New plants need people power

23 August 2007

Australia's prime minister has said he supports the idea of local votes on potential new nuclear power stations and in Alberta, Canada, the ground is being prepared for just such a poll.

As pressure mounts in advance of the Australian general election, nuclear energy has become something of a political football. The Liberal coalition government's pronouncements in support of uranium sales to India - in advance of several negotiating steps - was said to be a ruse to provoke the opposition Labor party into slighting India. Meanwhile, pressure from Labor on prime minister John Howard's support for nuclear power has prompted him to first declare future nuclear power siting decisions to be commercial matters, and now to voice support for votes in areas nearby proposed sites despite the fact that nuclear power in Australia remains at least a decade away.

In Canada, plans to build two new nuclear power plants in Alberta will be subject to a poll of residents in Woodlands County, where Energy Alberta has bought land. The company would like to build two AECL ACR-1000 reactors to supply electricity directly to oil sands extraction enterprises in the north of the province. Energy Alberta believes there is potential for up to 11 such machines for industrial and domestic power supply in the province.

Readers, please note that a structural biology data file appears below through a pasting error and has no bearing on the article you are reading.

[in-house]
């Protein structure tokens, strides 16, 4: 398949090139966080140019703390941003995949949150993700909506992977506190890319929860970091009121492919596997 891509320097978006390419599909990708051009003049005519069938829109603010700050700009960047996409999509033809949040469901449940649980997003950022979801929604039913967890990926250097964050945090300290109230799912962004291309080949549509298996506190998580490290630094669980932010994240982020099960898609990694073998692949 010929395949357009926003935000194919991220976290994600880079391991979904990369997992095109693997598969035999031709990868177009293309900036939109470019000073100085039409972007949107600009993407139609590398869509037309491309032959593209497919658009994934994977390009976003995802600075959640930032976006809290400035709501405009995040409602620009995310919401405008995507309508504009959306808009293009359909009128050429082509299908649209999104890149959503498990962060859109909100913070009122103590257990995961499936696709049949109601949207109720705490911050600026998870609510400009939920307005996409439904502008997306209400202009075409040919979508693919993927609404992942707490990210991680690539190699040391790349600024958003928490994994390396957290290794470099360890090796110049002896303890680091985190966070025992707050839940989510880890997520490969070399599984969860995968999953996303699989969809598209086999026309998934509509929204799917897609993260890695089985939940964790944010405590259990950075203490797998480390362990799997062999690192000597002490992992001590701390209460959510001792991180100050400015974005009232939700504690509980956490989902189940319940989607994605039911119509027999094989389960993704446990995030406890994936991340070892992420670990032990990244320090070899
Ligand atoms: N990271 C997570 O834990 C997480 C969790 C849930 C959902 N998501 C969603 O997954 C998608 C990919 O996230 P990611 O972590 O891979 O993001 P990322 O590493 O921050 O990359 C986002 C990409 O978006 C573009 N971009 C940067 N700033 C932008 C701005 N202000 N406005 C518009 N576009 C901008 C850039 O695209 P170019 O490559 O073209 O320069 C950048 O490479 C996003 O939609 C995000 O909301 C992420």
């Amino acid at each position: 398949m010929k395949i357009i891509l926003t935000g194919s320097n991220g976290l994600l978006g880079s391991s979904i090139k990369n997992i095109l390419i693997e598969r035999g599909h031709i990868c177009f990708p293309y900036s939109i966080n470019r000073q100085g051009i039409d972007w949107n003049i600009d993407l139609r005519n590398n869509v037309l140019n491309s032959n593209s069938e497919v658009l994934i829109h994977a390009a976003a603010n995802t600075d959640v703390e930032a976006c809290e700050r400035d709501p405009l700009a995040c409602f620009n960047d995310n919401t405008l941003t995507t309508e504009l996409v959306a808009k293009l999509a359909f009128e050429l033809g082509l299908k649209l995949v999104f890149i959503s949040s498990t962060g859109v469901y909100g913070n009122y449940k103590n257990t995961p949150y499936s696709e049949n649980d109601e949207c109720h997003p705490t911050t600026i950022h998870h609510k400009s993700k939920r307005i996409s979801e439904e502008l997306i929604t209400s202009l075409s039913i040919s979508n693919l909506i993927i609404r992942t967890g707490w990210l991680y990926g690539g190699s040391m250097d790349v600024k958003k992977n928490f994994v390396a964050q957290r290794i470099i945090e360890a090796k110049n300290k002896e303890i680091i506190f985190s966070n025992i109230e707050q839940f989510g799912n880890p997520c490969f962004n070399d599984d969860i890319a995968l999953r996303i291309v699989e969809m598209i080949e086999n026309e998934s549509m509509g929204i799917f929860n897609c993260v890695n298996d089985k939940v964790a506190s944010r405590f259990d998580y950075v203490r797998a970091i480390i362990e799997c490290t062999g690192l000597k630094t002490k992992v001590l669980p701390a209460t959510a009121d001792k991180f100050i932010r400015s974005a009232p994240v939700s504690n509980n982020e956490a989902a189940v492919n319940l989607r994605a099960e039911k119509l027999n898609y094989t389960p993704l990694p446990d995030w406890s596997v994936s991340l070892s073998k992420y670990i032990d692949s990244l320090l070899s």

Woodlands Country Council voted on 21 August to conduct a poll after earlier retracting a letter of support for Energy Alberta's plans. Council members have said they still support the development, reported to be worth C$6.2 billion ($5.8 billion), but need more information. Another area, Peace River, has also expressed interest in the project.

The news of such direct community involvement in nuclear decisions comes after a telephone poll of Americans living near nuclear power plants. The poll, sponsored by the Nuclear Energy Institute, showed that the majority supported the plants, and accepted their operation as safe. Some 71% said they would think it acceptable to build a new reactor at their plant if it were needed to supply electricity.

Local support for established sites has been known to the nuclear industry for many years, although the response of populations to new nuclear ventures is less well tested. Industry observers suggest that direct political involvement of the public would greatly increase the legitimacy of nuclear planning decisions - albeit at the cost of increased risk during early planning.

Further information

Energy Alberta

WNA's Australia's Uranium and Who Buys It information paper

WNN: US nuclear neighbours not nimby
WNN: Austrlia want suranoium trade with India